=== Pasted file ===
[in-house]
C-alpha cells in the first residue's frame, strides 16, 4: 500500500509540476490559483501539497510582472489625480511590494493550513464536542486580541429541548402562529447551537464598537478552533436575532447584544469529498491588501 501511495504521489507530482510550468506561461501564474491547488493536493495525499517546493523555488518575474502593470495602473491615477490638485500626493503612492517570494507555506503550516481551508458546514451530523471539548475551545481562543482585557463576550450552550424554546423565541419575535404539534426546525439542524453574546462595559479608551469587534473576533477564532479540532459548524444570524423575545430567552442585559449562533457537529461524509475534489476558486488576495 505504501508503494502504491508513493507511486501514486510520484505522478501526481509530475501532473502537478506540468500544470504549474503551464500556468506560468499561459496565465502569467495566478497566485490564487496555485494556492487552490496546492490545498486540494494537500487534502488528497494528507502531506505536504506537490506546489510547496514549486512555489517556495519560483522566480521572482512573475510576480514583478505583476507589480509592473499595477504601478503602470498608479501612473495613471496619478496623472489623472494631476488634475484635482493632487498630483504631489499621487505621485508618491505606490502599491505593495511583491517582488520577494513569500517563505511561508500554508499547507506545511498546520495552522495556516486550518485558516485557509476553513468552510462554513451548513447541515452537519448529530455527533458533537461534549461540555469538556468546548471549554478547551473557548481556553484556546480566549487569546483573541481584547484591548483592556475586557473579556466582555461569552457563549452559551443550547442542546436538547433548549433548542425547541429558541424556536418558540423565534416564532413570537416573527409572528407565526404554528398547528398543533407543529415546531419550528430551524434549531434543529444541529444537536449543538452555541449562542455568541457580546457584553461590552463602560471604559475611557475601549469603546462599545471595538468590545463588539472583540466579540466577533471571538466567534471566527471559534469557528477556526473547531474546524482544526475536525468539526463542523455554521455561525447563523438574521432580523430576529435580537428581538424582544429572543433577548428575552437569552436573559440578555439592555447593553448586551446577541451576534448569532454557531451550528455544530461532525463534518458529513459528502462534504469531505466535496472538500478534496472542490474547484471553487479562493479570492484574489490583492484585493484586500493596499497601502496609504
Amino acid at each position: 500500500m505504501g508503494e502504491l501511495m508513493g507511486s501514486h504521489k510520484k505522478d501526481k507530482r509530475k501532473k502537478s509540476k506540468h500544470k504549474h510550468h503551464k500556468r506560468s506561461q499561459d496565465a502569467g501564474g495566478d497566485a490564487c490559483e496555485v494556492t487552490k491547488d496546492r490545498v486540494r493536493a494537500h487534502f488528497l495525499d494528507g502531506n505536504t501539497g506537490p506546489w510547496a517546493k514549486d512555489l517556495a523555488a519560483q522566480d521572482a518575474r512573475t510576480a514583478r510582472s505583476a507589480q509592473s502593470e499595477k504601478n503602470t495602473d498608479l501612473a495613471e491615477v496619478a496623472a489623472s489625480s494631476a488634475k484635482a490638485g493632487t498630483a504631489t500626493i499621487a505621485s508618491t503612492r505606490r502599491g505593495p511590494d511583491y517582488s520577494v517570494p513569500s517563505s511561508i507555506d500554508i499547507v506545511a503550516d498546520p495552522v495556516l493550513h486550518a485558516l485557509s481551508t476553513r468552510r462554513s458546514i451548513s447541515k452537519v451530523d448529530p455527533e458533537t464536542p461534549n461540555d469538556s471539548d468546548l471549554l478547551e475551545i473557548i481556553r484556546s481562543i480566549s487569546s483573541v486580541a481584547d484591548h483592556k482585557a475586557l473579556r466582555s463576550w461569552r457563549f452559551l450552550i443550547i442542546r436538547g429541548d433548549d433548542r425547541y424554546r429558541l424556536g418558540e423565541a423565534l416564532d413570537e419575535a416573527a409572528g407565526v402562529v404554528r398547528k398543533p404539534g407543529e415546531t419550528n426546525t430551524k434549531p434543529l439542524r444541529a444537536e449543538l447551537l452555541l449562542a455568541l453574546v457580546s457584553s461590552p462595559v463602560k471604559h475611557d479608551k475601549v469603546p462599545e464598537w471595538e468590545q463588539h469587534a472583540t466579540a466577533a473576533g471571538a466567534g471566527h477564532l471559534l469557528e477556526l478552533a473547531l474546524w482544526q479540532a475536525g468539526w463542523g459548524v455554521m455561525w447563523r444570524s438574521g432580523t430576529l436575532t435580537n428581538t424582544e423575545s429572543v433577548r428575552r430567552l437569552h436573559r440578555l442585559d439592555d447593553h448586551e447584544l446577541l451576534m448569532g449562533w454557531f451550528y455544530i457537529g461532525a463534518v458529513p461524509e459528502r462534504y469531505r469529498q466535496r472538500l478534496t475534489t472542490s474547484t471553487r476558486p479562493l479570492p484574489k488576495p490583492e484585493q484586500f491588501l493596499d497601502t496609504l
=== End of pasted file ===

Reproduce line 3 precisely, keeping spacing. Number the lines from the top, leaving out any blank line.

Amino acid at each position: 500500500m505504501g508503494e502504491l501511495m508513493g507511486s501514486h504521489k510520484k505522478d501526481k507530482r509530475k501532473k502537478s509540476k506540468h500544470k504549474h510550468h503551464k500556468r506560468s506561461q499561459d496565465a502569467g501564474g495566478d497566485a490564487c490559483e496555485v494556492t487552490k491547488d496546492r490545498v486540494r493536493a494537500h487534502f488528497l495525499d494528507g502531506n505536504t501539497g506537490p506546489w510547496a517546493k514549486d512555489l517556495a523555488a519560483q522566480d521572482a518575474r512573475t510576480a514583478r510582472s505583476a507589480q509592473s502593470e499595477k504601478n503602470t495602473d498608479l501612473a495613471e491615477v496619478a496623472a489623472s489625480s494631476a488634475k484635482a490638485g493632487t498630483a504631489t500626493i499621487a505621485s508618491t503612492r505606490r502599491g505593495p511590494d511583491y517582488s520577494v517570494p513569500s517563505s511561508i507555506d500554508i499547507v506545511a503550516d498546520p495552522v495556516l493550513h486550518a485558516l485557509s481551508t476553513r468552510r462554513s458546514i451548513s447541515k452537519v451530523d448529530p455527533e458533537t464536542p461534549n461540555d469538556s471539548d468546548l471549554l478547551e475551545i473557548i481556553r484556546s481562543i480566549s487569546s483573541v486580541a481584547d484591548h483592556k482585557a475586557l473579556r466582555s463576550w461569552r457563549f452559551l450552550i443550547i442542546r436538547g429541548d433548549d433548542r425547541y424554546r429558541l424556536g418558540e423565541a423565534l416564532d413570537e419575535a416573527a409572528g407565526v402562529v404554528r398547528k398543533p404539534g407543529e415546531t419550528n426546525t430551524k434549531p434543529l439542524r444541529a444537536e449543538l447551537l452555541l449562542a455568541l453574546v457580546s457584553s461590552p462595559v463602560k471604559h475611557d479608551k475601549v469603546p462599545e464598537w471595538e468590545q463588539h469587534a472583540t466579540a466577533a473576533g471571538a466567534g471566527h477564532l471559534l469557528e477556526l478552533a473547531l474546524w482544526q479540532a475536525g468539526w463542523g459548524v455554521m455561525w447563523r444570524s438574521g432580523t430576529l436575532t435580537n428581538t424582544e423575545s429572543v433577548r428575552r430567552l437569552h436573559r440578555l442585559d439592555d447593553h448586551e447584544l446577541l451576534m448569532g449562533w454557531f451550528y455544530i457537529g461532525a463534518v458529513p461524509e459528502r462534504y469531505r469529498q466535496r472538500l478534496t475534489t472542490s474547484t471553487r476558486p479562493l479570492p484574489k488576495p490583492e484585493q484586500f491588501l493596499d497601502t496609504l